North Korean students may have gone on vacation as scheduled, but Daily NK has learned that rather than resting, students are instead being mobilized to carry out flood relief or to lend a hand in agricultural villages.
According to multiple Daily NK sources in North Korea on Friday, North Korean elementary school students went on vacation at the beginning of the month, while middle, high school and university students started their vacation in the middle of the month.
However, authorities are enlisting vacationing students for labor in places in North and South Hamgyong provinces, which were battered by recent torrential rains.
A source in North Hamgyong Province said the authorities were mobilizing “fifth-graders and above” for recovery efforts. He said since schools are being paid according to the “results” of their labor, students “have to work morning to afternoon to carry out their daily work tasks.”
Once each school is tasked with recovery efforts in a particular area, the school splits up that area between each grade, class and academic department and assigns students daily tasks. They assign work each age group can handle; usually, this means students are filling up basins or buckets with mud, or moving rocks.
The source said in some rain stricken areas, students mobilized for recovery efforts even spent three straight days working from 5 AM to 1 AM the next day.
In areas that suffered no real damage, students are reportedly lending a hand in efforts to prevent damage in agricultural villages.
A source in Pyongyang said students are heading to nearby farms to erect stoneworks and levies, harden the ground and build waterways. “Last year, students were hardly mobilized during the summer vacation. They were busy with their incomplete school work,” he said. “This year, anyway, the school work is all finished, so it appears students will be mobilized throughout the vacation.”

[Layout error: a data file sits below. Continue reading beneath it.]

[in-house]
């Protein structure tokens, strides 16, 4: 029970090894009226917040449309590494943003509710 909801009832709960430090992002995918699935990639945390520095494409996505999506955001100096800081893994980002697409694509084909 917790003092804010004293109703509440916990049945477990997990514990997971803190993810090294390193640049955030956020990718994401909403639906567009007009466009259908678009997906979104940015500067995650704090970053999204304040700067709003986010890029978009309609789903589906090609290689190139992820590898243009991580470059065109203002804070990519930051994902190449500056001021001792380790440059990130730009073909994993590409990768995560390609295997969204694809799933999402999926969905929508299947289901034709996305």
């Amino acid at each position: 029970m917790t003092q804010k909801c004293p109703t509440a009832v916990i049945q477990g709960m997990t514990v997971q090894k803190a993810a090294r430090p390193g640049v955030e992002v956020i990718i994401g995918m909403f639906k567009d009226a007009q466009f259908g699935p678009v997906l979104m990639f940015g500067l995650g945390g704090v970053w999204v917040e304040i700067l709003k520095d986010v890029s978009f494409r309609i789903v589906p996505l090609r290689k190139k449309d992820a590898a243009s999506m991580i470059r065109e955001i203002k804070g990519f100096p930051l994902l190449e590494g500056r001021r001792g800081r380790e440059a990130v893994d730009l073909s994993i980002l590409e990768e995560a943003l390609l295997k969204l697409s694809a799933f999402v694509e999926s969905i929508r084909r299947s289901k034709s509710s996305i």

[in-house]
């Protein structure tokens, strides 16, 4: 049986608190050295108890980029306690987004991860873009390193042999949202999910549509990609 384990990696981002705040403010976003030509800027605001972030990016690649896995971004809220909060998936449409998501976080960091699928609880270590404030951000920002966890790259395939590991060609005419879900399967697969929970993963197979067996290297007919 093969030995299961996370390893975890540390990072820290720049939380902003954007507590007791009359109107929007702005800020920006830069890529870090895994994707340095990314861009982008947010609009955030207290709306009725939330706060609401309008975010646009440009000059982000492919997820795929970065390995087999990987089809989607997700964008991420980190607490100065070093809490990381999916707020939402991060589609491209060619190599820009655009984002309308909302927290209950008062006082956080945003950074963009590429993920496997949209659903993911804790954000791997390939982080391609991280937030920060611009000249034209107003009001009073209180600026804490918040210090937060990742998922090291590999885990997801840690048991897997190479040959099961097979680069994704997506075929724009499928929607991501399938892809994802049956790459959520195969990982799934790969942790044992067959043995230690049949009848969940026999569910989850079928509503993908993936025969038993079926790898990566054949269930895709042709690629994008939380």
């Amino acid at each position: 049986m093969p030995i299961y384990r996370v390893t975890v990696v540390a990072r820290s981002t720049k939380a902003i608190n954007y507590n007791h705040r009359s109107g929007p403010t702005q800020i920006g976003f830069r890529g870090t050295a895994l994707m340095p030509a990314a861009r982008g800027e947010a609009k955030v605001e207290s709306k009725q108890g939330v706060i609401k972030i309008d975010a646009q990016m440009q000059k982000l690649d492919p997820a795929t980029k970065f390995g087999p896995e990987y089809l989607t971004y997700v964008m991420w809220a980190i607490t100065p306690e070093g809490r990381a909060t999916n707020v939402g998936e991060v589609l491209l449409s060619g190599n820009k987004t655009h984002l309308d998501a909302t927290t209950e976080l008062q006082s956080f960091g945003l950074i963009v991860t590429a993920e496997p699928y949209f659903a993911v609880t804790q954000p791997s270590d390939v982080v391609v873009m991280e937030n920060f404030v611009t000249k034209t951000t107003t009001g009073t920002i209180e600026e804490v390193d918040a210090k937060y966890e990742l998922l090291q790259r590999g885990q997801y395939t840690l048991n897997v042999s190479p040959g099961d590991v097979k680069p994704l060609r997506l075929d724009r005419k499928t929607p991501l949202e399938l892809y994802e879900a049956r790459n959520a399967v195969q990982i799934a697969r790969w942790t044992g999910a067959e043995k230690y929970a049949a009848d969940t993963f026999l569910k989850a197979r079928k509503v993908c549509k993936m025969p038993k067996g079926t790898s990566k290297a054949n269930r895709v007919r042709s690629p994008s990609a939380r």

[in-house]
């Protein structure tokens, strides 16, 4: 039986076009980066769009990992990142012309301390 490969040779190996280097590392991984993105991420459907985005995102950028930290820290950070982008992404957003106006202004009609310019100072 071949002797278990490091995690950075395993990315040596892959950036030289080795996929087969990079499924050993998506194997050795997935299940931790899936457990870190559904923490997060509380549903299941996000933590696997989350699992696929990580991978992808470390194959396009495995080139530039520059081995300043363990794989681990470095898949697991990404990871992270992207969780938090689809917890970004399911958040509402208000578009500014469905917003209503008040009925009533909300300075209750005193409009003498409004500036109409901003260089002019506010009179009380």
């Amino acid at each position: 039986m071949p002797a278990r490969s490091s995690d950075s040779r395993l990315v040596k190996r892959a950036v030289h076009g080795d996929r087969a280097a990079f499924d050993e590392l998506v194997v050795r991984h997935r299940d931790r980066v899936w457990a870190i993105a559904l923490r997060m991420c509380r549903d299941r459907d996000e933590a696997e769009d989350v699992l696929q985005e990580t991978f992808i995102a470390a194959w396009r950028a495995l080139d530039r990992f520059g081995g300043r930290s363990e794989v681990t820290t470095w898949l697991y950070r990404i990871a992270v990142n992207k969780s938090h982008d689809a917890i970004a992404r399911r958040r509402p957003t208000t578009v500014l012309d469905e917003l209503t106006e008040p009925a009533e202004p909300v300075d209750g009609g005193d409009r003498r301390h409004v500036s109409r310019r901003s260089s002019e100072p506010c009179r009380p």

To be excluded from work, students must submit a certificate or doctor’s note saying they need medical testing and pay a bit of money. Otherwise, the students need to pay a lot of money in the form of “voluntary” donations to the effort.
The source said such donations have no upper limit, “just minimum ones, at least KPW 100,000.” According to him, “Only those doing well can afford that kind of money. Those that can’t must pay it with the labor of their children, without complaint.”
This being the case, students are reportedly reducing their sleeping hours to do their vacation homework at night.
“Vacation homework is something mandatory for the students, so those mobilized for work during the week are doing their homework in the lamplight at night,” said another source in North Hamgyong Province. “So they can’t even think about helping out on their parents’ small fields. But some kids spend all night doing homework while they stand guard with their parents in lookout huts to help protect their corn fields.”
“If parents get caught lying that their kids are sick and not sending them to work because they are short on hands at home, those children will be criticized during their class vacation reviews,” said the source. “Ultimately, parents end up having to spend all night farming. So among parents, there’s grumbling about these labor mobilizations that repeat every year.”
Criticism is reportedly emerging that with the authorities failing to supply cement and other supplies needed to prevent damages, preventative efforts amount to patchwork, leading to continuous damage with levies breaking and fields flooding in monsoon rains, torrential downpours and floods.
In fact, parents are complaining that “they wouldn’t have to call out kids and other people” if the state would take proper preventative measures “from the very beginning” by providing “even a bit of cement,” and that it is a waste to keep doing the same thing every time there is a problem “even though levies will ultimately collapse when you build them using raw stones without cement.”
Meanwhile, according to a source in Pyongyang, Kim Il Sung University and Kim Chaek University of Technology have not sent students hailing from areas outside of the capital city back to their hometowns during the summer vacation because they have yet to complete their coursework.
Accordingly, the students remaining in Pyongyang are doing independent study in the mornings to complete their coursework and submitting work related to their independent study in the afternoons.